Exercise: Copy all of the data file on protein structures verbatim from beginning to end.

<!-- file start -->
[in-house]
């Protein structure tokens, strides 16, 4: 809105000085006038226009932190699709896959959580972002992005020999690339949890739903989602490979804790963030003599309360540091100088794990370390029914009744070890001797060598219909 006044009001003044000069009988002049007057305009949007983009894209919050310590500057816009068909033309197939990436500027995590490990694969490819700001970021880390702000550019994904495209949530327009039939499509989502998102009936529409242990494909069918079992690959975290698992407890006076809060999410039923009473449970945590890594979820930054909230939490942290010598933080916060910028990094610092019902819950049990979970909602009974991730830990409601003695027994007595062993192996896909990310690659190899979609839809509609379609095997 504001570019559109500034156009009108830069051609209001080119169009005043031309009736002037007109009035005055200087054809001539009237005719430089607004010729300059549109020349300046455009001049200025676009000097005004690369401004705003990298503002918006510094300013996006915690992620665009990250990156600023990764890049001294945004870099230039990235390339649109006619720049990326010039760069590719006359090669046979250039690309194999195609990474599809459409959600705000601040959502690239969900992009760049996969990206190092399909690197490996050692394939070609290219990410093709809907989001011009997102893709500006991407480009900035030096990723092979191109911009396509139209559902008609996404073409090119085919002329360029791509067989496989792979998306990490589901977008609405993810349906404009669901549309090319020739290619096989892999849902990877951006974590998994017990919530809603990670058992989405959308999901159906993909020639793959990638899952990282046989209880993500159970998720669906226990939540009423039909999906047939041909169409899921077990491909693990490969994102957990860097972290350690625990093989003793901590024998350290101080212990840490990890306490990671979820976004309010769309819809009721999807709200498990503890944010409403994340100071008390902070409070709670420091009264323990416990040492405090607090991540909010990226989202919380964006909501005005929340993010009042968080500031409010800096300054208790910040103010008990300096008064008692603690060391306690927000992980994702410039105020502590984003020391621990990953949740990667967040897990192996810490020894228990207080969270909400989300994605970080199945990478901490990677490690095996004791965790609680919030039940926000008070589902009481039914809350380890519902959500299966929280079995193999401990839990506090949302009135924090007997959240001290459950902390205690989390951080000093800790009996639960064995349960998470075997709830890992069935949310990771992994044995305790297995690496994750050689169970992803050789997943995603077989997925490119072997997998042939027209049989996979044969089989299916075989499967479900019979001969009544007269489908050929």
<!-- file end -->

[in-house]
């Protein structure tokens, strides 16, 4: 809105000085006038226009932190699709896959959580972002992005020999690339949890739903989602490979804790963030003599309360540091100088794990370390029914009744070890001797060598219909 006044009001003044000069009988002049007057305009949007983009894209919050310590500057816009068909033309197939990436500027995590490990694969490819700001970021880390702000550019994904495209949530327009039939499509989502998102009936529409242990494909069918079992690959975290698992407890006076809060999410039923009473449970945590890594979820930054909230939490942290010598933080916060910028990094610092019902819950049990979970909602009974991730830990409601003695027994007595062993192996896909990310690659190899979609839809509609379609095997 504001570019559109500034156009009108830069051609209001080119169009005043031309009736002037007109009035005055200087054809001539009237005719430089607004010729300059549109020349300046455009001049200025676009000097005004690369401004705003990298503002918006510094300013996006915690992620665009990250990156600023990764890049001294945004870099230039990235390339649109006619720049990326010039760069590719006359090669046979250039690309194999195609990474599809459409959600705000601040959502690239969900992009760049996969990206190092399909690197490996050692394939070609290219990410093709809907989001011009997102893709500006991407480009900035030096990723092979191109911009396509139209559902008609996404073409090119085919002329360029791509067989496989792979998306990490589901977008609405993810349906404009669901549309090319020739290619096989892999849902990877951006974590998994017990919530809603990670058992989405959308999901159906993909020639793959990638899952990282046989209880993500159970998720669906226990939540009423039909999906047939041909169409899921077990491909693990490969994102957990860097972290350690625990093989003793901590024998350290101080212990840490990890306490990671979820976004309010769309819809009721999807709200498990503890944010409403994340100071008390902070409070709670420091009264323990416990040492405090607090991540909010990226989202919380964006909501005005929340993010009042968080500031409010800096300054208790910040103010008990300096008064008692603690060391306690927000992980994702410039105020502590984003020391621990990953949740990667967040897990192996810490020894228990207080969270909400989300994605970080199945990478901490990677490690095996004791965790609680919030039940926000008070589902009481039914809350380890519902959500299966929280079995193999401990839990506090949302009135924090007997959240001290459950902390205690989390951080000093800790009996639960064995349960998470075997709830890992069935949310990771992994044995305790297995690496994750050689169970992803050789997943995603077989997925490119072997997998042939027209049989996979044969089989299916075989499967479900019979001969009544007269489908050929």